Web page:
After 28 successful test flights over the Mountain Pine Ridge area in Belize, a prototype of the YMQ-18A Unmanned Aerial Vehicle (UAV), formerly known as The Hummingbird, crashed upon landing at the Central Farm Airfield in Cayo, Belize.
Major Armando Hernandez of the US Military and US Special Operations Command, spokesperson for the testing of the chopper and radar, told Amandala Monday that a decision was made last night to suspend tests in Belize, and the second prototype craft, which was also being tested in Belize, has also been grounded.
The cause of the accident, which happened around 10:00 Saturday morning, is not yet known, Hernandez said.
“No injuries or fatalities resulted from the accident and the cause is under investigation,” said a press release from the United States Embassy in Belize on Saturday.
The first test flight in Belize was reportedly conducted on Monday, August 9. Hernandez said they did 90 flight hours in Belize and ran a record number of days in August.
The mission was also engineered to test the FORESTER - the Foliage Penetration Reconnaissance, Surveillance, Tracking and Engagement Radar, an 800-pound device that can see moving and man-made objects through dense forests.
The operation in Belize was the first time the radar has been deployed to scan through jungle, and according to Hernandez, they have learned a lot about the capability of the radar on this mission. They will look at ways to make the radar lighter, he told us.
“Safety is our #1 concern,” added Hernandez. “We’ve always had that as #1 on our list—to ensure that people are protected.”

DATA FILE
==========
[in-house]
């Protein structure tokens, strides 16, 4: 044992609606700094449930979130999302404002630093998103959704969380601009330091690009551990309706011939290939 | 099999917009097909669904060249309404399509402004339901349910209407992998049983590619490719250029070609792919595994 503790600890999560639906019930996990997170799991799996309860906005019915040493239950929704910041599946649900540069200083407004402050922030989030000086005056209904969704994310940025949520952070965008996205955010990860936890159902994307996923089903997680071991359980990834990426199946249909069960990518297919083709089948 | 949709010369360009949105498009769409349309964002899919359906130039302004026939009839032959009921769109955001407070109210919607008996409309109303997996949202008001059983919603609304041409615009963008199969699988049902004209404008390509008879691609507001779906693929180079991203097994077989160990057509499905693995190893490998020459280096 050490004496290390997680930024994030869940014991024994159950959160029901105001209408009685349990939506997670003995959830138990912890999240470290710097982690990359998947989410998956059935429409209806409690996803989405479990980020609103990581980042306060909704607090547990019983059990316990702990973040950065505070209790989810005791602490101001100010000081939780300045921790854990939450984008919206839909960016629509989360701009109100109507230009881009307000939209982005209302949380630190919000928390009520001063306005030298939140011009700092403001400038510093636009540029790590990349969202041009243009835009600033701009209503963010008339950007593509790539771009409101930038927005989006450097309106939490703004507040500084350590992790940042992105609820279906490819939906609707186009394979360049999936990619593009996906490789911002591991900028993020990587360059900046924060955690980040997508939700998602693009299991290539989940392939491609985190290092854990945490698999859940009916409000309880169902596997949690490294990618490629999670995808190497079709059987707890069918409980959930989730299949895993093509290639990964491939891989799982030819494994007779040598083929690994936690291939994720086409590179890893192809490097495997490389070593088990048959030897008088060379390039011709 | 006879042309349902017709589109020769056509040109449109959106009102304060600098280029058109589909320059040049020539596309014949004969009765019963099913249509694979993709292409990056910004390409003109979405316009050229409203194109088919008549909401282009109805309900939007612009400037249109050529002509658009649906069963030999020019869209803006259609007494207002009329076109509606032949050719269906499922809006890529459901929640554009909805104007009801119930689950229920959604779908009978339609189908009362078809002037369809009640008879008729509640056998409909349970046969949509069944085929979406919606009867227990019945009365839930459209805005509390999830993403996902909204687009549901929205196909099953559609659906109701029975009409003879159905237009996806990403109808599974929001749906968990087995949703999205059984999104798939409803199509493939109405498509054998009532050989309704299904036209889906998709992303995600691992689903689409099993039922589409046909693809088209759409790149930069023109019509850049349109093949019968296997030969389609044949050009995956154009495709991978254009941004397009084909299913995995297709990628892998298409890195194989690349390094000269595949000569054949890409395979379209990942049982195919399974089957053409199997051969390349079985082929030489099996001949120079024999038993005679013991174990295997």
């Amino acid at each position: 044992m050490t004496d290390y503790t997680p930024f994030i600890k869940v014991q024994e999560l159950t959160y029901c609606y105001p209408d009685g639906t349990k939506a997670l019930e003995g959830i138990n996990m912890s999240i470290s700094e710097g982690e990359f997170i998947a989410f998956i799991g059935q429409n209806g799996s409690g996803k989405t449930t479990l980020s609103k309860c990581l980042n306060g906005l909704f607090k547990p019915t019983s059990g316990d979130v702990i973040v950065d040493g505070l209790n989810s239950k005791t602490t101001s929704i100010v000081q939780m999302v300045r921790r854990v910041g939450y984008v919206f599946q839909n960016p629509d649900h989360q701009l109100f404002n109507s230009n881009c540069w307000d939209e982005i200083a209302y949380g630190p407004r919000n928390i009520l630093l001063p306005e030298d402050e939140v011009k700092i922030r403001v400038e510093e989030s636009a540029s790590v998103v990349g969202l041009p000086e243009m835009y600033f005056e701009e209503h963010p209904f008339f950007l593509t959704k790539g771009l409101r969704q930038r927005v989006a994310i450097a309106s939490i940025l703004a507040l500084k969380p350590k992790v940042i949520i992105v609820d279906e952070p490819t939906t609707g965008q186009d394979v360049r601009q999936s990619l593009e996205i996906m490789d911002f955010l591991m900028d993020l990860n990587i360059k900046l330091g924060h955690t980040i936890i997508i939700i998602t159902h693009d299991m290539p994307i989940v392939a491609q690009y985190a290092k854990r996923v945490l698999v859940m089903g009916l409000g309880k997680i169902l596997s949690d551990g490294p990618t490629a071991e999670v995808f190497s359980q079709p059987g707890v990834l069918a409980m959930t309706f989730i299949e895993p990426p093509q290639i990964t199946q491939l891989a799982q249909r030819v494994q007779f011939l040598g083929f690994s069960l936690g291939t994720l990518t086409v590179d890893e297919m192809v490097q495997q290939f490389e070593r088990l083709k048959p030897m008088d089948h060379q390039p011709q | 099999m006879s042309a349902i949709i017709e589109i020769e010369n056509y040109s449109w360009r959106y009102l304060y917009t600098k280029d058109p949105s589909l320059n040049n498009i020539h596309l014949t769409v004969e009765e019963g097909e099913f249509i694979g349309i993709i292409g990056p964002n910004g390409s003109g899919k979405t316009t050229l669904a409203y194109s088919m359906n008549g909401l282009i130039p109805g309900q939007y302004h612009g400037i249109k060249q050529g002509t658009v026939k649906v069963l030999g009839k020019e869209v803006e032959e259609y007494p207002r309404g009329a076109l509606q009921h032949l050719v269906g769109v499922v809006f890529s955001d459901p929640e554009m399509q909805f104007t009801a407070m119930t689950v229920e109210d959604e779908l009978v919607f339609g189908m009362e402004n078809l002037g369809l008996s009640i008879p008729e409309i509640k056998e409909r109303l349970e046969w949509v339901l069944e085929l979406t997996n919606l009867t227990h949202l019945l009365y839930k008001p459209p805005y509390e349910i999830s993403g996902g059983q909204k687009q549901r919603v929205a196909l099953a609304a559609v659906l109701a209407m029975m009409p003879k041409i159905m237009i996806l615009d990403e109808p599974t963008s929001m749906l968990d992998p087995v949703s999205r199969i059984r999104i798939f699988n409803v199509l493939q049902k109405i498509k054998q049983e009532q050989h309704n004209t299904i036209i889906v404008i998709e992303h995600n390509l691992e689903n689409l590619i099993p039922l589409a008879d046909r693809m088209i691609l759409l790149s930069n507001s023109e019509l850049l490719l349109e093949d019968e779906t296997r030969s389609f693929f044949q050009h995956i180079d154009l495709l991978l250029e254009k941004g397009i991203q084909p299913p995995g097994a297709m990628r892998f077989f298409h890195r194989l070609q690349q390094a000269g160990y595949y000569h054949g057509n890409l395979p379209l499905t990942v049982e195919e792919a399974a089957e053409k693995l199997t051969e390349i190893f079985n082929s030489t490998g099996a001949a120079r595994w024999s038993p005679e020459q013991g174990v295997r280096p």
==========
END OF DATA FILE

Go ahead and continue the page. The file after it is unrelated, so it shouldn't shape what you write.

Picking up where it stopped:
The US Embassy says that “the testing team on the ground conducts daily coordination with the Belize Civil Aviation Authority to ensure safety during the evaluation of the system and ensures that no test flights occur over populated areas.”
Hernandez told our newspaper that all had been going well before Saturday’s accident.
Just before the mission was dispatched to Belize, the foreign media had reported that one of the Hummingbird planes had crashed in California. Hernandez had told us back in August, when we queried the issue, that while a 30-day suspension of tests is generally invoked by Boeing (the producer of the craft) after a crash, to investigate the cause and make rectifications, the airline company has determined that “...it wasn’t a fault of the aircraft.”
Belize was the first overseas site for the testing of the UAV, which has no cockpit and is manned via controls at the ground station.
According to both Belize and US officials, it was the Government of Belize that invited the US to conduct the tests in Belize.
Hernandez said that this week was scheduled to be the last for the 45-day mission. There would not be enough time within the 30-day window during which the flights are suspended, to resume the Belize mission, he added.
According to Hernandez, the plane, which is reparable, is valued US$3 million to US$5 million and the FORESTER costs an additional US$1 million.
He said that there was no damage to the runway.